EUGENE Ahmed Muhumed made a statement without saying a thing.
When West Salem’s distance dynamo strode down the front stretch of the track at Lane Community College with a commanding five second lead Saturday afternoon, it was apparent to the fans who braved the rainy conditions that he is the best male cross country runner in the state.
What that performance declared was that he is the best male cross country runner ever from Salem.
Not only did the confident senior easily win his second straight OSAA Class 6A state championship in 15:21, but he displayed that he can win state championships no matter the competition or circumstances.
And it doesn’t hurt that he ran one of the fastest times ever on the 5,000 meter course.
“I honestly, I still had more energy in me, really, and I could have gone a little faster, but I wanted to make sure nobody was close to me,” Muhumed said. “That’s why I was looking back and (Jesuit junior Josh Schumacher) is a great guy, he’s very talented.
“Any of the guys that were behind me, they’re all talented, every single one of them, but I wanted to make sure that I had no one right next to me.”
In other words, his biggest concern was winning.
Muhumed began feeling the pressure to repeat as a state champion the minute he won his first state title in 2015.
Through the track season he heard people talking about how great he was, but he was disappointed by placing third in the state in both the 1,500 and 3,000.
Those were results most high school athletes could only dream up, but they weren’t state championships, and Muhumed had to get another one.
So he started off well Saturday and made sure that he would always be among the front runners, thereby making sure he would never get boxed in.
“I didn’t have any strategy coming in, it was just a race and make sure that I defend the title,” Muhumed said. “A lot of strategies that people come in, they change throughout the race.
“I was just out here to defend the title that I got here last year. There are a lot of great and talented guys out here and I just wanted to make sure that I did that. I just wanted to make sure that I kick and have a good finish at the end.”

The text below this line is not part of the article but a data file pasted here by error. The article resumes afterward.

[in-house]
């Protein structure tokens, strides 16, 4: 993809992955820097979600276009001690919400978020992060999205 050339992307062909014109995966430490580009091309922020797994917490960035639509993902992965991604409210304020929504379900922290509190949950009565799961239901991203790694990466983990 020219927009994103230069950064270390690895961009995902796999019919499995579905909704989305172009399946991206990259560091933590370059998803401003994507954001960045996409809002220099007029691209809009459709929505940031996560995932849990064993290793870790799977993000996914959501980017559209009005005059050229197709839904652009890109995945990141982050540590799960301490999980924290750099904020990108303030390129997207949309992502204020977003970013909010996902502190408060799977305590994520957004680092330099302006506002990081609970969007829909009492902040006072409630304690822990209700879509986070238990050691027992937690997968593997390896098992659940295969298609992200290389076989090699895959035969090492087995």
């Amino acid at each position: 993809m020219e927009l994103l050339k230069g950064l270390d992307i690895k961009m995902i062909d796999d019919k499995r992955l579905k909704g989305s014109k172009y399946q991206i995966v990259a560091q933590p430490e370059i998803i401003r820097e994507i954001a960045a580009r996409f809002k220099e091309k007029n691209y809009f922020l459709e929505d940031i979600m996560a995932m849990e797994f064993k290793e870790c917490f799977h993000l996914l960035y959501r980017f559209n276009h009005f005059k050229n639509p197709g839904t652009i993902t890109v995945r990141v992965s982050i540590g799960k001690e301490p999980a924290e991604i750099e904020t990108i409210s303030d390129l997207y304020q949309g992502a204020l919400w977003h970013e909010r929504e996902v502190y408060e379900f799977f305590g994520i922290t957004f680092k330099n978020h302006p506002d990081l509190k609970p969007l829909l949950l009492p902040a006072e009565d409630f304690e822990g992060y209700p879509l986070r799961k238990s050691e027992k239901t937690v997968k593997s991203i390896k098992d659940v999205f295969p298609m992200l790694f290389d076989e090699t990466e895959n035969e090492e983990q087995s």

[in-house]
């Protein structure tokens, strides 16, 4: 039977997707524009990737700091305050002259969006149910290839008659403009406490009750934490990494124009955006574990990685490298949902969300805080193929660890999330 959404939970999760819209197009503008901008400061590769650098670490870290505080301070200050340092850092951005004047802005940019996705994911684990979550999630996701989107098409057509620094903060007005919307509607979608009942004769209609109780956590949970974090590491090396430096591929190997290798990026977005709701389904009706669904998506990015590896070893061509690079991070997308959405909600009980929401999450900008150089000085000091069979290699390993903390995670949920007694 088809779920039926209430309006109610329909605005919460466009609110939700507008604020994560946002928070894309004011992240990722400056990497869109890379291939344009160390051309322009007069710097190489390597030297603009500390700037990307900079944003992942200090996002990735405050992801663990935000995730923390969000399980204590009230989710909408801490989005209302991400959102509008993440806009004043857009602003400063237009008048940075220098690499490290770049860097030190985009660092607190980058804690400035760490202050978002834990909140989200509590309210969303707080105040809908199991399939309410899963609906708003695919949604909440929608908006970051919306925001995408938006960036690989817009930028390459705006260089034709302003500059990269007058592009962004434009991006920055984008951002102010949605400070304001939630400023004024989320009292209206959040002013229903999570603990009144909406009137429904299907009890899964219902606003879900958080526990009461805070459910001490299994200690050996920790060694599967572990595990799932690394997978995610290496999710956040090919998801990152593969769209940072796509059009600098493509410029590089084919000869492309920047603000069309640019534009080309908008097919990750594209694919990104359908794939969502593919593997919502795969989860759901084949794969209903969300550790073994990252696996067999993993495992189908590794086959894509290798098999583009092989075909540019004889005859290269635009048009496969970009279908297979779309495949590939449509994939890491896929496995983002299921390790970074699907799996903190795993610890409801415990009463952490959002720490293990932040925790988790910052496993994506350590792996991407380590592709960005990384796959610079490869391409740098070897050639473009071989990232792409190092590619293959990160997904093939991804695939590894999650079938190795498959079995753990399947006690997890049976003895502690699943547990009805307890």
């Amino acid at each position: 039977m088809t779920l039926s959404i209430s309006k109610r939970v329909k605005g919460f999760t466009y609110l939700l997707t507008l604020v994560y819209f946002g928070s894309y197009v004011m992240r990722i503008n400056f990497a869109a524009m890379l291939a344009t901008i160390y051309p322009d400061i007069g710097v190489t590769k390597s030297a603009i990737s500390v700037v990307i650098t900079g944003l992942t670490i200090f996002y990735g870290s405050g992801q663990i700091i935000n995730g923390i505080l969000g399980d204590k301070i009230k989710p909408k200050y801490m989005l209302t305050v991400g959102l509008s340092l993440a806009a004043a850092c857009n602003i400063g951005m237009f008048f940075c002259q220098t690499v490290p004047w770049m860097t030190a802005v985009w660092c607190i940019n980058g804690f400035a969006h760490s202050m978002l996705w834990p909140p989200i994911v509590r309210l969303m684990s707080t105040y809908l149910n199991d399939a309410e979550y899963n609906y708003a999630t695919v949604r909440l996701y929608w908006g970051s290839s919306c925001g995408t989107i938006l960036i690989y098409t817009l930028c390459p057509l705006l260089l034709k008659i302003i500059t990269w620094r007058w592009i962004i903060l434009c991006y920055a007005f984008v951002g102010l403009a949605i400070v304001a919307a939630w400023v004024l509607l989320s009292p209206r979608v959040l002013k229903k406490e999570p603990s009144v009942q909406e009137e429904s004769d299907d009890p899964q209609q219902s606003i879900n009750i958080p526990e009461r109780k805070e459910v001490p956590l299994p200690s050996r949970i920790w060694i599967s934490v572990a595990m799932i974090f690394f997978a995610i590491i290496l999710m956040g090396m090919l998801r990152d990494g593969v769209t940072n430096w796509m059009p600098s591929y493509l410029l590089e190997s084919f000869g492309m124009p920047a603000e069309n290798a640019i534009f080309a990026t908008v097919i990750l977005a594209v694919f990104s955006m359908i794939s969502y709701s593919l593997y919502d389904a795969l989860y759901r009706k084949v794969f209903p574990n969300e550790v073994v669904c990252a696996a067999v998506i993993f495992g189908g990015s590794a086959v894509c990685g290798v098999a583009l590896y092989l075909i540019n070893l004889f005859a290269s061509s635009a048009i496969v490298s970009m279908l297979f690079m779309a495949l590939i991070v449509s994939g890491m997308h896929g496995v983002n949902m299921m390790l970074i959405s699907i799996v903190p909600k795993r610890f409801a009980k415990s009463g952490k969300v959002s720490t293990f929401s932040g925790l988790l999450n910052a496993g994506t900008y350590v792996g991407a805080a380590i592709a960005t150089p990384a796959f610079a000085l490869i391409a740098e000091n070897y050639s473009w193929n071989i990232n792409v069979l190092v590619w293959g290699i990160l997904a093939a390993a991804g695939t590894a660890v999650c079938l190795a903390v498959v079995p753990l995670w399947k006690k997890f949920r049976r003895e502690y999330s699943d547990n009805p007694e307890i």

Muhumed isn’t the first state champion from Salem – that would be South Salem’s Clayton Steinke in 1958 – or its first repeat state champion – Steinke again.
In fact, he’s the third boys state champion at the largest classification and fourth from Salem to win a state championship.
What has made him a great champion is that Muhumed never left results to chance.
“After each season I wanted to do better and since I got the title last year I couldn’t get negative 1, so I wanted to make sure that I defended that, and it’s pressuring really because you have all these guys targeting you and they’re on your back, and I just wanted to make sure that I defend that title, really,” said Muhumed, who led West Salem to ninth in the team standings.
“I wanted to do that for my family, friends, coaches, who supported me for my whole high school career.”
Muhumed’s friend from his days at David Douglas nearly followed his example, but let his state championship aspirations get away in the final inches.
Jefferson junior Hassan Ibrahim was passed in the final inches by Union’s Tim Stevens for the 3A/2A/1A state championship, and they finished in identical times of 16:12.
“My strategy was get the lead and then just relax at the end of the race,” Ibrahim said.
“Second time coming around those hills, going my legs and then before I got to the track I felt heavy in my legs,” said Ibrahim, who led his team to a fourth place finish.
“I couldn’t move on. I just tried to push, push, push, but there was nothing changing on. I just got caught with 200 meters to go. Nothing I could do about it.”
In the girls side of the 3A/2A/1A girls meet, Kennedy junior Kaylin Cantu continued on an upward trajectory with a third place finish in 19:09 to lead the Trojans to a fourth place trophy.
“This year I really trained more than I have in the past,” said Cantu, who placed seventh and 10th the past two years. “I think if I train harder maybe I can place higher next year like I’ve been doing.”
Also at the meet, Stayton junior Casey Pugh placed 10th in the 4A boys race in 16:53.
Sprague’s Kaylee Mitchell (12th), Ginger Murnieks (14th) and Elyse Abbott (23rd) led the Olympians to a seventh place finish.
bpoehler@StatesmanJournal.com, 503-399-6701 or Twitter.com/bpoehler